The ZigBee Alliance, a non-profit association of companies creating, maintaining and delivering open, global standards for the low-power wireless Internet of Things (IoT), recently announced that eight member companies have achieved certification for 20 silicon platforms which form the basis for ZigBee 3.0 products. The large number of certifications gives product developers broad supply chain options for building lighting solutions, energy devices, sensors, controllers, gateways and other IoT objects that will work together using the industry’s most widely deployed common language between IoT devices.
Certified ZigBee 3.0 silicon platforms are now available from Atmel, Exegin, Qorvo (formerly GreenPeak Technologies), NXP, Samsung, Silicon Labs, Texas Instruments and ubisys, which serves the large community of ARM-based SOC developers. Many ZigBee Alliance companies are also building product offerings on top of these silicon platforms, such as module vendors and contract engineering firms including CEL (California Eastern Laboratories), Digi, DSR, MMB Networks, Murata and San Juan Software.
ZigBee 3.0 certified products based on the new platforms will be backward-compatible with existing ZigBee certified products that, collectively, represent the world’s largest installed base of IoT products. They will not just connect but also communicate using the same IoT language – speaking with each other and with millions of earlier ZigBee certified solutions already deployed in smart homes, buildings and neighborhood area networks.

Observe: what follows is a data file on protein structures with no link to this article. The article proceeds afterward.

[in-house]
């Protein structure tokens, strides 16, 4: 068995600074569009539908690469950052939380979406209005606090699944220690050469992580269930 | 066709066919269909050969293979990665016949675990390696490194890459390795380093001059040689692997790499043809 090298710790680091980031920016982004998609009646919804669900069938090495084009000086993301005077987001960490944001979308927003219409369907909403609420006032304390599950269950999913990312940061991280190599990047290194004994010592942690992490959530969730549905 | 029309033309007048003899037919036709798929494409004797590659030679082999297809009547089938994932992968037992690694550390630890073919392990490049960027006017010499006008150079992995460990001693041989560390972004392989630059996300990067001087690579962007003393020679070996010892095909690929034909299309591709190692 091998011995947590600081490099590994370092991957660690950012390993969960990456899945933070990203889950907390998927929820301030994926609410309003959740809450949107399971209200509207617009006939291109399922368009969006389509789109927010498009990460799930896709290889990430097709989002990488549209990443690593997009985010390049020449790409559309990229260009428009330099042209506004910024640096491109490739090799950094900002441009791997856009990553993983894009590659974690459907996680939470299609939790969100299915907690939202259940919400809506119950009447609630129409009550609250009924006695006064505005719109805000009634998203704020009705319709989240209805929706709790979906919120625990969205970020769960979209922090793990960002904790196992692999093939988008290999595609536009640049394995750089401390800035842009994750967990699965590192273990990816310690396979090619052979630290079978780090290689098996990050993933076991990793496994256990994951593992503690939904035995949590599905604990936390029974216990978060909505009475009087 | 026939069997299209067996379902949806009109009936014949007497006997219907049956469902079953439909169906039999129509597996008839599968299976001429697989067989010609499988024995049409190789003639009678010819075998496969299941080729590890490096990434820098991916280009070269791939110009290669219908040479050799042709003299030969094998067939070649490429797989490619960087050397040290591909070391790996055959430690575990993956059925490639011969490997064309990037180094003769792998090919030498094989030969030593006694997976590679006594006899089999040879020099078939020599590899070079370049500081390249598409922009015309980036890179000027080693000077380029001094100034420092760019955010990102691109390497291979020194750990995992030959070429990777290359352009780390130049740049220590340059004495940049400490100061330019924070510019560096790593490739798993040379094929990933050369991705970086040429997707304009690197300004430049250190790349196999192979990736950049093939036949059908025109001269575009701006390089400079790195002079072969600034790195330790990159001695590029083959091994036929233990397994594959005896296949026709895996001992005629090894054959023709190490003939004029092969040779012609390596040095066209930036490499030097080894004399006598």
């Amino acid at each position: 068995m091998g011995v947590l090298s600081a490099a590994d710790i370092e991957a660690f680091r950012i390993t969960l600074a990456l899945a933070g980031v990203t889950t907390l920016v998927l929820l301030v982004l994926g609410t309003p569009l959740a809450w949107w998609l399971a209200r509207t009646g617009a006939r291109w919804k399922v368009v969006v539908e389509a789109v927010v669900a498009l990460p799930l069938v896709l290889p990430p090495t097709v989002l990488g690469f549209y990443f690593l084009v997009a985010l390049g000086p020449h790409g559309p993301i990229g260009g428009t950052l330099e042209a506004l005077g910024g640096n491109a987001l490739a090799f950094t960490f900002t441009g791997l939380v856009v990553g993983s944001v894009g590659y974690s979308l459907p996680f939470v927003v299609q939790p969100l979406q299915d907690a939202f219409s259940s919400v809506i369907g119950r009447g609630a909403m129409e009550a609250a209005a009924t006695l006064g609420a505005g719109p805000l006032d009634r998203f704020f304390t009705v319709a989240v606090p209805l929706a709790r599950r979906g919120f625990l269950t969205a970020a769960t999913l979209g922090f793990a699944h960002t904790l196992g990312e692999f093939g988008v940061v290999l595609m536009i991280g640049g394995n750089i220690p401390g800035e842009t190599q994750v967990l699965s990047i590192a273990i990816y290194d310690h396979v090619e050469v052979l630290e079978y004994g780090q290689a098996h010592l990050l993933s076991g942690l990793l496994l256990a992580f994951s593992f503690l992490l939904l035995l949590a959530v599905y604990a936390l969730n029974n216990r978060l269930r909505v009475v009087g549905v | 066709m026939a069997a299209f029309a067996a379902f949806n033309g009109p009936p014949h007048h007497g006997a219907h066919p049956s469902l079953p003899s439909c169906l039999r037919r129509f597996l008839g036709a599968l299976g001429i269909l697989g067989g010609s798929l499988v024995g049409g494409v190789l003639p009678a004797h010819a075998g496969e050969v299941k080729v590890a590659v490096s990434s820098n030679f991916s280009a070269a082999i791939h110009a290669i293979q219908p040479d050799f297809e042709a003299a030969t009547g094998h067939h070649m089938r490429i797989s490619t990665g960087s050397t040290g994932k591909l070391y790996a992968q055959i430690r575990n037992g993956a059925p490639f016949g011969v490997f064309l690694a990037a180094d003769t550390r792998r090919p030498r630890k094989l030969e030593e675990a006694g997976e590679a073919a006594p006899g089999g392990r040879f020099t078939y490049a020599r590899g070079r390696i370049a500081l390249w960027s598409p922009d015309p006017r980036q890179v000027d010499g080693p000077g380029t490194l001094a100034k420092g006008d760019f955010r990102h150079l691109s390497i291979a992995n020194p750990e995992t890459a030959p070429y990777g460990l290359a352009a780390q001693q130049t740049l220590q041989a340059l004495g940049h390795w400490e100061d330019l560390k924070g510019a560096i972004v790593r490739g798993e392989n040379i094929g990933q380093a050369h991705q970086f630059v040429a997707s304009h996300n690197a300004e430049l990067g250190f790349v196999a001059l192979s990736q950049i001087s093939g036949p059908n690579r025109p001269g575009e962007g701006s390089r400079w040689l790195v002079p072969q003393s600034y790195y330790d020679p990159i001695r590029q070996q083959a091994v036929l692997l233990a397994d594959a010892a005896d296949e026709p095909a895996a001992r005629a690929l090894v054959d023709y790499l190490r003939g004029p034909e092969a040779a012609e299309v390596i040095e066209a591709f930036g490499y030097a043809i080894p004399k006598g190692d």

Central to the ZigBee Alliance value proposition is a commitment to standardizing product development across all IoT networking layers, from the lower layers defining how products connect, all the way to the critically important application layer that determines whether products can communicate, perform tasks with each other, and deliver a consistent, satisfying and secure user experience. The organization believes its unique application-layer focus is poised to help unify a fragmented IoT that, until now, has been divided into multiple independent segments with products that couldn’t interoperate without complex communication “translation” solutions – making it difficult to unlock growth opportunities or fuel innovation in smart homes, workplaces and cities.
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